An ambitious look at how women’s roles have changed—and stayed the same—over the last 70 years.

MRS. EVERYTHING

A sprawling story about two sisters growing up, apart, and back together.

Jo and Bethie Kaufman may be sisters, but they don’t have much else in common. As young girls in the 1950s, Jo is a tomboy who’s uninterested in clothes while Bethie is the “pretty one” who loves to dress up. When their father dies unexpectedly, the Kaufman daughters and their mother, Sarah, suddenly have to learn how to take care of themselves at a time when women have few options. Jo, who realizes early on that she’s attracted to girls, knows that it will be difficult for her to ever truly be herself in a world that doesn’t understand her. Meanwhile, Bethie struggles with her appearance, using food to handle her difficult emotions. The names Jo and Beth aren’t all that Weiner (Hungry Heart, 2016, etc.) borrows from Little Women; she also uses a similar episodic structure to showcase important moments of the sisters’ lives as she follows them from girlhood to old age. They experience the civil rights movement, protests, sexual assault, drugs, sex, and marriage, all while dealing with their own personal demons. Although men are present in both women's lives, female relationships take center stage. Jo and Bethie are defined not by their relationships with husbands or boyfriends, but by their complex and challenging relationships with their mother, daughters, friends, lovers, and, ultimately, each other. Weiner resists giving either sister an easy, tidy ending; their sorrows are the kind that many women, especially those of their generation, have had to face. The story ends as Hillary Clinton runs for president, a poignant reminder of both the strides women have made since the 1950s and the barriers that still hold them back.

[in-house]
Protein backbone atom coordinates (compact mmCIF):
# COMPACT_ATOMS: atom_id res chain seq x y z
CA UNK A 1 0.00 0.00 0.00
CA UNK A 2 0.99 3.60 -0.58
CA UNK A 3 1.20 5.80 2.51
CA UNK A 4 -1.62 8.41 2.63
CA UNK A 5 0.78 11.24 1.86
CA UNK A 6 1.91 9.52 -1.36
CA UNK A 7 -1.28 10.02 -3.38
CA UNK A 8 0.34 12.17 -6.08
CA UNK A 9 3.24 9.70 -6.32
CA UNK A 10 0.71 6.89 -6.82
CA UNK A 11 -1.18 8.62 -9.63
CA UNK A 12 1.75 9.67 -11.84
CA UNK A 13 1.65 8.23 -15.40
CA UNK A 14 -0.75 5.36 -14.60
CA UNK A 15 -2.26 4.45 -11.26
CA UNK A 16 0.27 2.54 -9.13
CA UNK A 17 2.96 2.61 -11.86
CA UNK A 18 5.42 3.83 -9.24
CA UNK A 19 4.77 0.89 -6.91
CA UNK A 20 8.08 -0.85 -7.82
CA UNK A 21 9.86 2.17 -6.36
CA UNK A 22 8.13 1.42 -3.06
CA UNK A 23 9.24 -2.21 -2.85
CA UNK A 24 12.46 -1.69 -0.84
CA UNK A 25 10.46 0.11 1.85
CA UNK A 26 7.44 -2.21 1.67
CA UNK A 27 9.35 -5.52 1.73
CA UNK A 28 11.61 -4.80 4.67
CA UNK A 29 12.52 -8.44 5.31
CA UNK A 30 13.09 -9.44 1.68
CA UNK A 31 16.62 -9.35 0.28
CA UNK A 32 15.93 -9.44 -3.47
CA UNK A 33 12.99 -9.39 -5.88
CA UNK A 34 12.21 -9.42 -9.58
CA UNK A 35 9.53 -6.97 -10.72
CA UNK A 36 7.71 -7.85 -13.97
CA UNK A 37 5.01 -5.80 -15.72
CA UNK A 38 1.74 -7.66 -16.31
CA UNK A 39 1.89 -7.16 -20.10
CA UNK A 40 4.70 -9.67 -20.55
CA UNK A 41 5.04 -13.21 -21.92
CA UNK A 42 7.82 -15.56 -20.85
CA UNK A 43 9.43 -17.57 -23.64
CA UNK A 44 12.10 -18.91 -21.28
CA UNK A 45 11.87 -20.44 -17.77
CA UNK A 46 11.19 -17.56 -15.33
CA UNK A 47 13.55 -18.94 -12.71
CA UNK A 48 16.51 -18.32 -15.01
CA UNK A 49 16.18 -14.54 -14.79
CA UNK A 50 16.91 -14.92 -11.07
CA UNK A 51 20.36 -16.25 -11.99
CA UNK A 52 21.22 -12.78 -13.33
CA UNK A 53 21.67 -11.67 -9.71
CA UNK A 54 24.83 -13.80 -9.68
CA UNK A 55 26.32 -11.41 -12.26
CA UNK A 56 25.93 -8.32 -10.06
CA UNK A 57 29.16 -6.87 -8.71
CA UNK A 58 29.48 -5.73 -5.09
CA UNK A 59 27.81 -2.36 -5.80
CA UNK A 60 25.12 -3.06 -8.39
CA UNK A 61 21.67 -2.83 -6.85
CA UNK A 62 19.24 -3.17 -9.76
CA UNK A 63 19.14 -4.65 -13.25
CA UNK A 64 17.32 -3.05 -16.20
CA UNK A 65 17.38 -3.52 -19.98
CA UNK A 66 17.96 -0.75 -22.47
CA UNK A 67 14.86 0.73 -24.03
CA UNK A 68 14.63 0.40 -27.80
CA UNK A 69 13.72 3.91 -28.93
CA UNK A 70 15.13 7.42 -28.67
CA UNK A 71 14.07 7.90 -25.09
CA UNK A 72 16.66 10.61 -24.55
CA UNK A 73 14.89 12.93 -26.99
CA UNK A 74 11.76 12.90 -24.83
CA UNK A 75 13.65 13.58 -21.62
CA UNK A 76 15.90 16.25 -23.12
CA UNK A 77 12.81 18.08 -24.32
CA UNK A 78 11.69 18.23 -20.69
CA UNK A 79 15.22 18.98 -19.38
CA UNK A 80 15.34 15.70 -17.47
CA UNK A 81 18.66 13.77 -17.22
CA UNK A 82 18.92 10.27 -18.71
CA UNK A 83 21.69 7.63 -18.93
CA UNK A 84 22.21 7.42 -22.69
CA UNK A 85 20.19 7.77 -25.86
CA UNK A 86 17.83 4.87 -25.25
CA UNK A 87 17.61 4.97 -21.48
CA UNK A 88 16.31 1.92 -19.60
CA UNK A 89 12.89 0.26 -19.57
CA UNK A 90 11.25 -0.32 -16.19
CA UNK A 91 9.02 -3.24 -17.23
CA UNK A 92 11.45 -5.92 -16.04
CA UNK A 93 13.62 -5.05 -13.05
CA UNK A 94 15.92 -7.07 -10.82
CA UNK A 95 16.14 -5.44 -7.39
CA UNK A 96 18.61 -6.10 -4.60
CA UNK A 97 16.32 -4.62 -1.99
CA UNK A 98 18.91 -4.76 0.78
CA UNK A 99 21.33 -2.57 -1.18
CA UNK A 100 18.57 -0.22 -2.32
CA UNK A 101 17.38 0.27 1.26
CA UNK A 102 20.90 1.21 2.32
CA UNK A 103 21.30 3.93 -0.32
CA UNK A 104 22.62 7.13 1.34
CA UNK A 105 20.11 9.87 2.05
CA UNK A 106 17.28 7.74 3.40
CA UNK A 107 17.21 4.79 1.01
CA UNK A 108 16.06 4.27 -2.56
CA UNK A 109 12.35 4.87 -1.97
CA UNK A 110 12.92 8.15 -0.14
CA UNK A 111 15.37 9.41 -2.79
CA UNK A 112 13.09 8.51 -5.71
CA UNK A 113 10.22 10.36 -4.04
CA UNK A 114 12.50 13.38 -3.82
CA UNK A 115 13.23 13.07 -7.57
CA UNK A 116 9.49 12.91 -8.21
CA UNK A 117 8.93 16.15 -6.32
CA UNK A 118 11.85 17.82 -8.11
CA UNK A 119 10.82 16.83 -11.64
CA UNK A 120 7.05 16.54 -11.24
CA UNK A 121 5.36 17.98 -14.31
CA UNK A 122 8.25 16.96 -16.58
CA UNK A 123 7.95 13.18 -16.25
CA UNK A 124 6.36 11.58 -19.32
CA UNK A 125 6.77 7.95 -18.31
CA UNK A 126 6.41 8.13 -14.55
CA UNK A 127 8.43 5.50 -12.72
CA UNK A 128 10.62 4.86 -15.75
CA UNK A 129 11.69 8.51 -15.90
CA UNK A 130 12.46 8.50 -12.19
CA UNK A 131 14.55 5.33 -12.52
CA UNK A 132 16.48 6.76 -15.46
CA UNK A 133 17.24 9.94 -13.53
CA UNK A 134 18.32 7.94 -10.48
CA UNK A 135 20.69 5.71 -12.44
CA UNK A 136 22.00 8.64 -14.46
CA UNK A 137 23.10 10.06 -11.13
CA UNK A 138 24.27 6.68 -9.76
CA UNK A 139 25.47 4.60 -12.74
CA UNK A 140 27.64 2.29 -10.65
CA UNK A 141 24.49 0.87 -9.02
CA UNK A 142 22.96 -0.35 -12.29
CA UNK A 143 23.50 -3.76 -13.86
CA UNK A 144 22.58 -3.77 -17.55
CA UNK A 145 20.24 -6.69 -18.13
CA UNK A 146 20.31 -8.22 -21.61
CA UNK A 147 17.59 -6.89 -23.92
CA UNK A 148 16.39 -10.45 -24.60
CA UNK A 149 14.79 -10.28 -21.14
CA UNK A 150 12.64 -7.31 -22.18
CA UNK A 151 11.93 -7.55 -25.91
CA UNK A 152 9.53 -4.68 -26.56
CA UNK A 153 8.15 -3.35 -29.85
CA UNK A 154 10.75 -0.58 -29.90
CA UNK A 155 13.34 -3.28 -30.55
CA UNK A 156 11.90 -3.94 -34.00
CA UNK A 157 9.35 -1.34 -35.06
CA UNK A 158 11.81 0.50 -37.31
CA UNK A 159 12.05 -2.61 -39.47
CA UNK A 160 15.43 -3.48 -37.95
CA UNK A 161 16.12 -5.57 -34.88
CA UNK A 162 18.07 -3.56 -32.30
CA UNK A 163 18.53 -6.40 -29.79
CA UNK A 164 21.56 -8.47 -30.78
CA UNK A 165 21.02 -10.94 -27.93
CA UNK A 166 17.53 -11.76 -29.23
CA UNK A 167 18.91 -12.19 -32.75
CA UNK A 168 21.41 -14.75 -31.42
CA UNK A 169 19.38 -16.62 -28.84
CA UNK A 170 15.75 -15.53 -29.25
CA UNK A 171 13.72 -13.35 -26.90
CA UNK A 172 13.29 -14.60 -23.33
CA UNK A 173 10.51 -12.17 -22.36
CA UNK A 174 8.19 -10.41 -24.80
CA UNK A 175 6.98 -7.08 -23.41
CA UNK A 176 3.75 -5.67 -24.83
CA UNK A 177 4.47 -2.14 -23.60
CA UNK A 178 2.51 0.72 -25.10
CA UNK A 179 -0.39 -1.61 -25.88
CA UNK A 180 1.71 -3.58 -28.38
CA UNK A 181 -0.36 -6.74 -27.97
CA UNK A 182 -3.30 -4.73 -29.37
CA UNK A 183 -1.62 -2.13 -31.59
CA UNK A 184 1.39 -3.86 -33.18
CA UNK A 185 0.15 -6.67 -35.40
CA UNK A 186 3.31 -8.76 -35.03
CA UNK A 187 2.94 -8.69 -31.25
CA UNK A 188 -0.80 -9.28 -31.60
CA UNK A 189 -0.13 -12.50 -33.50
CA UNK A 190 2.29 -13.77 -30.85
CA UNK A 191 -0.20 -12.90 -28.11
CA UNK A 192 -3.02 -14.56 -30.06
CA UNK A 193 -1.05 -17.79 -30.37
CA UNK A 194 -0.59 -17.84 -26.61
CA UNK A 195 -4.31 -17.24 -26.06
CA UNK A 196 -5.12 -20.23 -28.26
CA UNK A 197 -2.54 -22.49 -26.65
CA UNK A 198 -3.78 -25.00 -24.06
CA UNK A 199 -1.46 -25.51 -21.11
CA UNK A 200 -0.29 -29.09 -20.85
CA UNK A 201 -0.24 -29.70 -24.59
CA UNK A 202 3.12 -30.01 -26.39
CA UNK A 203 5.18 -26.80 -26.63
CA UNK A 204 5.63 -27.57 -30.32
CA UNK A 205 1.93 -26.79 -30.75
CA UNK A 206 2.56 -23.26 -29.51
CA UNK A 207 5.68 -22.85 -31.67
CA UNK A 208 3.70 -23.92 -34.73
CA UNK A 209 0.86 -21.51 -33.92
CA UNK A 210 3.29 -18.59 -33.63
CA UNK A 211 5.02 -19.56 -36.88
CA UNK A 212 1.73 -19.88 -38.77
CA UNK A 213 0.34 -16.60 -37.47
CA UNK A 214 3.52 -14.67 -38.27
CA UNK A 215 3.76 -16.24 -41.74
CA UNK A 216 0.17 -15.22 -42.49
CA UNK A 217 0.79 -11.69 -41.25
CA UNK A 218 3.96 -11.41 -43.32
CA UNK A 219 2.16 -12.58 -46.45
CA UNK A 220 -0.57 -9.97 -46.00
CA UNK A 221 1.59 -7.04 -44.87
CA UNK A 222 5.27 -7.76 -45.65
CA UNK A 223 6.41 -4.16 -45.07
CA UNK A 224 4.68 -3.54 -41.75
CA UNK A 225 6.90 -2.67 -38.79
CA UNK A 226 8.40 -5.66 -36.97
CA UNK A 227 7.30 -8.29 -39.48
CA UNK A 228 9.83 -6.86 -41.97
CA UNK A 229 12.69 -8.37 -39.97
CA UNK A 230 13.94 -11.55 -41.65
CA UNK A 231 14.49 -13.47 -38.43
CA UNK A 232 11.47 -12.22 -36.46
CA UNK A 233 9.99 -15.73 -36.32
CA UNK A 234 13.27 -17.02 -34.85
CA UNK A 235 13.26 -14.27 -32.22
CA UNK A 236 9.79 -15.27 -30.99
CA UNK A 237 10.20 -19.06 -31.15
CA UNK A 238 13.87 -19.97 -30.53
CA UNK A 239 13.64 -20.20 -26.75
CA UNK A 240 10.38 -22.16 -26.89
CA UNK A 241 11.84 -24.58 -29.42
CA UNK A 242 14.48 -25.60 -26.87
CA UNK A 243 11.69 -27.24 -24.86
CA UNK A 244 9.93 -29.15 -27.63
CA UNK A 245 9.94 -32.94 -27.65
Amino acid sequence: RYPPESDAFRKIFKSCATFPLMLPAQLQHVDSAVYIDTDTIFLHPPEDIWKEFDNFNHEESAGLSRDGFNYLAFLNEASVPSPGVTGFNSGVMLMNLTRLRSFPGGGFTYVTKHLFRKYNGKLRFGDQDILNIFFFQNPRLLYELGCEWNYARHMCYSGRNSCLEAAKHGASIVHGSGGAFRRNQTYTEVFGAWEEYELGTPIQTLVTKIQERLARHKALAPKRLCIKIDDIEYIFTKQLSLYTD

An ambitious look at how women’s roles have changed—and stayed the same—over the last 70 years.

Pub Date: June 11, 2019

ISBN: 978-1-5011-3348-0

Page Count: 480

Publisher: Atria

Review Posted Online: March 18, 2019

Kirkus Reviews Issue: April 1, 2019

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Finding positivity in negative pregnancy-test results, this depiction of a marriage in crisis is nearly perfect.

ALL YOUR PERFECTS

Named for an imperfectly worded fortune cookie, Hoover's (It Ends with Us, 2016, etc.) latest compares a woman’s relationship with her husband before and after she finds out she’s infertile.

Quinn meets her future husband, Graham, in front of her soon-to-be-ex-fiance’s apartment, where Graham is about to confront him for having an affair with his girlfriend. A few years later, they are happily married but struggling to conceive. The “then and now” format—with alternating chapters moving back and forth in time—allows a hopeful romance to blossom within a dark but relatable dilemma. Back then, Quinn’s bad breakup leads her to the love of her life. In the now, she’s exhausted a laundry list of fertility options, from IVF treatments to adoption, and the silver lining is harder to find. Quinn’s bad relationship with her wealthy mother also prevents her from asking for more money to throw at the problem. But just when Quinn’s narrative starts to sound like she’s writing a long Facebook rant about her struggles, she reveals the larger issue: Ever since she and Graham have been trying to have a baby, intimacy has become a chore, and she doesn’t know how to tell him. Instead, she hopes the contents of a mystery box she’s kept since their wedding day will help her decide their fate. With a few well-timed silences, Hoover turns the fairly common problem of infertility into the more universal problem of poor communication. Graham and Quinn may or may not become parents, but if they don’t talk about their feelings, they won’t remain a couple, either.